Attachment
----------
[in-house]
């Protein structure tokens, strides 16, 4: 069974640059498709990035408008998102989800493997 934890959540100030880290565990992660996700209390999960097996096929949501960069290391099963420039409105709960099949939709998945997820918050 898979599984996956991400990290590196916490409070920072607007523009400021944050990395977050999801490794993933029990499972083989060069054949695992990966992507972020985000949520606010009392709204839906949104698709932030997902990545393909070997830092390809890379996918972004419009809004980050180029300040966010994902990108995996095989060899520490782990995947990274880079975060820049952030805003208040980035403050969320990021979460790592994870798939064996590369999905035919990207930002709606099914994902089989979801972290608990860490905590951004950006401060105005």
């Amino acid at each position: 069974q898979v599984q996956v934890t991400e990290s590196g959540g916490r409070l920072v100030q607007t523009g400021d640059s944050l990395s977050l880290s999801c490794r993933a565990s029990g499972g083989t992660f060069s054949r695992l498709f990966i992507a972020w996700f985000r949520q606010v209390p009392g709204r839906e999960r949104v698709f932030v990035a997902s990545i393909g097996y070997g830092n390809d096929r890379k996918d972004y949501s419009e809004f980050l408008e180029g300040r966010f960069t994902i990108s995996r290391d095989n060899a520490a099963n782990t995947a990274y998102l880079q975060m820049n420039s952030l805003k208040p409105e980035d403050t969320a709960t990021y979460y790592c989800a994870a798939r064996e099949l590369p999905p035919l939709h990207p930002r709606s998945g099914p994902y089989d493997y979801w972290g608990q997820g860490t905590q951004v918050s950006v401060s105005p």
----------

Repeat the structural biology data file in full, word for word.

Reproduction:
[in-house]
């Protein structure tokens, strides 16, 4: 069974640059498709990035408008998102989800493997 934890959540100030880290565990992660996700209390999960097996096929949501960069290391099963420039409105709960099949939709998945997820918050 898979599984996956991400990290590196916490409070920072607007523009400021944050990395977050999801490794993933029990499972083989060069054949695992990966992507972020985000949520606010009392709204839906949104698709932030997902990545393909070997830092390809890379996918972004419009809004980050180029300040966010994902990108995996095989060899520490782990995947990274880079975060820049952030805003208040980035403050969320990021979460790592994870798939064996590369999905035919990207930002709606099914994902089989979801972290608990860490905590951004950006401060105005």
């Amino acid at each position: 069974q898979v599984q996956v934890t991400e990290s590196g959540g916490r409070l920072v100030q607007t523009g400021d640059s944050l990395s977050l880290s999801c490794r993933a565990s029990g499972g083989t992660f060069s054949r695992l498709f990966i992507a972020w996700f985000r949520q606010v209390p009392g709204r839906e999960r949104v698709f932030v990035a997902s990545i393909g097996y070997g830092n390809d096929r890379k996918d972004y949501s419009e809004f980050l408008e180029g300040r966010f960069t994902i990108s995996r290391d095989n060899a520490a099963n782990t995947a990274y998102l880079q975060m820049n420039s952030l805003k208040p409105e980035d403050t969320a709960t990021y979460y790592c989800a994870a798939r064996e099949l590369p999905p035919l939709h990207p930002r709606s998945g099914p994902y089989d493997y979801w972290g608990q997820g860490t905590q951004v918050s950006v401060s105005p």